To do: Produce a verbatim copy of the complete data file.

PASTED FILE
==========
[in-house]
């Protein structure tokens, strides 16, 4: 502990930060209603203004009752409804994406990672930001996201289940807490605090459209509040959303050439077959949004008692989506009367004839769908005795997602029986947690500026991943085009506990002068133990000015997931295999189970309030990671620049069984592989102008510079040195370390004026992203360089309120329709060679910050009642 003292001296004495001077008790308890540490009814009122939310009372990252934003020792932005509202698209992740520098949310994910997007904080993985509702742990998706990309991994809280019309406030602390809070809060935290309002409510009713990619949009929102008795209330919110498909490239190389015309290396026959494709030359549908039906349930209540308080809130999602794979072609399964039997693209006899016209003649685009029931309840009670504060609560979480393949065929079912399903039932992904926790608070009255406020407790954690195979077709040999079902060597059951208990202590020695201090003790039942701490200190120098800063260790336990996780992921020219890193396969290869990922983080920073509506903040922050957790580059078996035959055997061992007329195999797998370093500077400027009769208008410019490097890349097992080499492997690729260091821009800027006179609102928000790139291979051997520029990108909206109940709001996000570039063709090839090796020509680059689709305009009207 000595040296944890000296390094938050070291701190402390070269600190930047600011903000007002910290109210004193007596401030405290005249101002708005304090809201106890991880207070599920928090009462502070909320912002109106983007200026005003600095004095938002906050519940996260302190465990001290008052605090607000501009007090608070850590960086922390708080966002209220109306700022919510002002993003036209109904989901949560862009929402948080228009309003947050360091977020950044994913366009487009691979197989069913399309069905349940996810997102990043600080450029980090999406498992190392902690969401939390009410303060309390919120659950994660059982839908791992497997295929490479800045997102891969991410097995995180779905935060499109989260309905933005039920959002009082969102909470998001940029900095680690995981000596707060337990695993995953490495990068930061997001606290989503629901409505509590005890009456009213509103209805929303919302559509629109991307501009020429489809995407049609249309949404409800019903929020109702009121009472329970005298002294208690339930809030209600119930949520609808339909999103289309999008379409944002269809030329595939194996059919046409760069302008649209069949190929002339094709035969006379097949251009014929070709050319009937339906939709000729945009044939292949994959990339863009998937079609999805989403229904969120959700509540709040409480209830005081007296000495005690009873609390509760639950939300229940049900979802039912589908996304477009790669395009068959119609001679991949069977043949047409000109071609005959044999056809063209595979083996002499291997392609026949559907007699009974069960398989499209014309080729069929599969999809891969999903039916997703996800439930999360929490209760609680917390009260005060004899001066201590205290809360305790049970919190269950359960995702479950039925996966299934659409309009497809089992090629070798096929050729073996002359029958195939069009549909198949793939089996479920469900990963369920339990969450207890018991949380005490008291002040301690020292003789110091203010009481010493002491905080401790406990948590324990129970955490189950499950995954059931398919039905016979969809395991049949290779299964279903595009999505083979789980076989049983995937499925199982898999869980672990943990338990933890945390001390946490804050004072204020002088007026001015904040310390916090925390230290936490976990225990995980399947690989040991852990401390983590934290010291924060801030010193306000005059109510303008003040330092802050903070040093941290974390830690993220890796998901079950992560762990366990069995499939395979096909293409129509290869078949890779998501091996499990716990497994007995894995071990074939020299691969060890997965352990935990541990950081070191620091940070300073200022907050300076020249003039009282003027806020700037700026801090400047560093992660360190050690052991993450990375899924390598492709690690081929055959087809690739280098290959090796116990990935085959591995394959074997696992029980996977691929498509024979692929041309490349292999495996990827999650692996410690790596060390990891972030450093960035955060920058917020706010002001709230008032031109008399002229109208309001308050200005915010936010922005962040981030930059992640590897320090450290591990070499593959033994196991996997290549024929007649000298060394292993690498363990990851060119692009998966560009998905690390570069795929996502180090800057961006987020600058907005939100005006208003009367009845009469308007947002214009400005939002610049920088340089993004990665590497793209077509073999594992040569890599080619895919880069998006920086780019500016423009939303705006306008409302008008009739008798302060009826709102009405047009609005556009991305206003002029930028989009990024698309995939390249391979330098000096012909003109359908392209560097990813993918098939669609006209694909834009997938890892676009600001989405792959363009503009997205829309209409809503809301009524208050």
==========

[in-house]
């Protein structure tokens, strides 16, 4: 502990930060209603203004009752409804994406990672930001996201289940807490605090459209509040959303050439077959949004008692989506009367004839769908005795997602029986947690500026991943085009506990002068133990000015997931295999189970309030990671620049069984592989102008510079040195370390004026992203360089309120329709060679910050009642 003292001296004495001077008790308890540490009814009122939310009372990252934003020792932005509202698209992740520098949310994910997007904080993985509702742990998706990309991994809280019309406030602390809070809060935290309002409510009713990619949009929102008795209330919110498909490239190389015309290396026959494709030359549908039906349930209540308080809130999602794979072609399964039997693209006899016209003649685009029931309840009670504060609560979480393949065929079912399903039932992904926790608070009255406020407790954690195979077709040999079902060597059951208990202590020695201090003790039942701490200190120098800063260790336990996780992921020219890193396969290869990922983080920073509506903040922050957790580059078996035959055997061992007329195999797998370093500077400027009769208008410019490097890349097992080499492997690729260091821009800027006179609102928000790139291979051997520029990108909206109940709001996000570039063709090839090796020509680059689709305009009207 000595040296944890000296390094938050070291701190402390070269600190930047600011903000007002910290109210004193007596401030405290005249101002708005304090809201106890991880207070599920928090009462502070909320912002109106983007200026005003600095004095938002906050519940996260302190465990001290008052605090607000501009007090608070850590960086922390708080966002209220109306700022919510002002993003036209109904989901949560862009929402948080228009309003947050360091977020950044994913366009487009691979197989069913399309069905349940996810997102990043600080450029980090999406498992190392902690969401939390009410303060309390919120659950994660059982839908791992497997295929490479800045997102891969991410097995995180779905935060499109989260309905933005039920959002009082969102909470998001940029900095680690995981000596707060337990695993995953490495990068930061997001606290989503629901409505509590005890009456009213509103209805929303919302559509629109991307501009020429489809995407049609249309949404409800019903929020109702009121009472329970005298002294208690339930809030209600119930949520609808339909999103289309999008379409944002269809030329595939194996059919046409760069302008649209069949190929002339094709035969006379097949251009014929070709050319009937339906939709000729945009044939292949994959990339863009998937079609999805989403229904969120959700509540709040409480209830005081007296000495005690009873609390509760639950939300229940049900979802039912589908996304477009790669395009068959119609001679991949069977043949047409000109071609005959044999056809063209595979083996002499291997392609026949559907007699009974069960398989499209014309080729069929599969999809891969999903039916997703996800439930999360929490209760609680917390009260005060004899001066201590205290809360305790049970919190269950359960995702479950039925996966299934659409309009497809089992090629070798096929050729073996002359029958195939069009549909198949793939089996479920469900990963369920339990969450207890018991949380005490008291002040301690020292003789110091203010009481010493002491905080401790406990948590324990129970955490189950499950995954059931398919039905016979969809395991049949290779299964279903595009999505083979789980076989049983995937499925199982898999869980672990943990338990933890945390001390946490804050004072204020002088007026001015904040310390916090925390230290936490976990225990995980399947690989040991852990401390983590934290010291924060801030010193306000005059109510303008003040330092802050903070040093941290974390830690993220890796998901079950992560762990366990069995499939395979096909293409129509290869078949890779998501091996499990716990497994007995894995071990074939020299691969060890997965352990935990541990950081070191620091940070300073200022907050300076020249003039009282003027806020700037700026801090400047560093992660360190050690052991993450990375899924390598492709690690081929055959087809690739280098290959090796116990990935085959591995394959074997696992029980996977691929498509024979692929041309490349292999495996990827999650692996410690790596060390990891972030450093960035955060920058917020706010002001709230008032031109008399002229109208309001308050200005915010936010922005962040981030930059992640590897320090450290591990070499593959033994196991996997290549024929007649000298060394292993690498363990990851060119692009998966560009998905690390570069795929996502180090800057961006987020600058907005939100005006208003009367009845009469308007947002214009400005939002610049920088340089993004990665590497793209077509073999594992040569890599080619895919880069998006920086780019500016423009939303705006306008409302008008009739008798302060009826709102009405047009609005556009991305206003002029930028989009990024698309995939390249391979330098000096012909003109359908392209560097990813993918098939669609006209694909834009997938890892676009600001989405792959363009503009997205829309209409809503809301009524208050």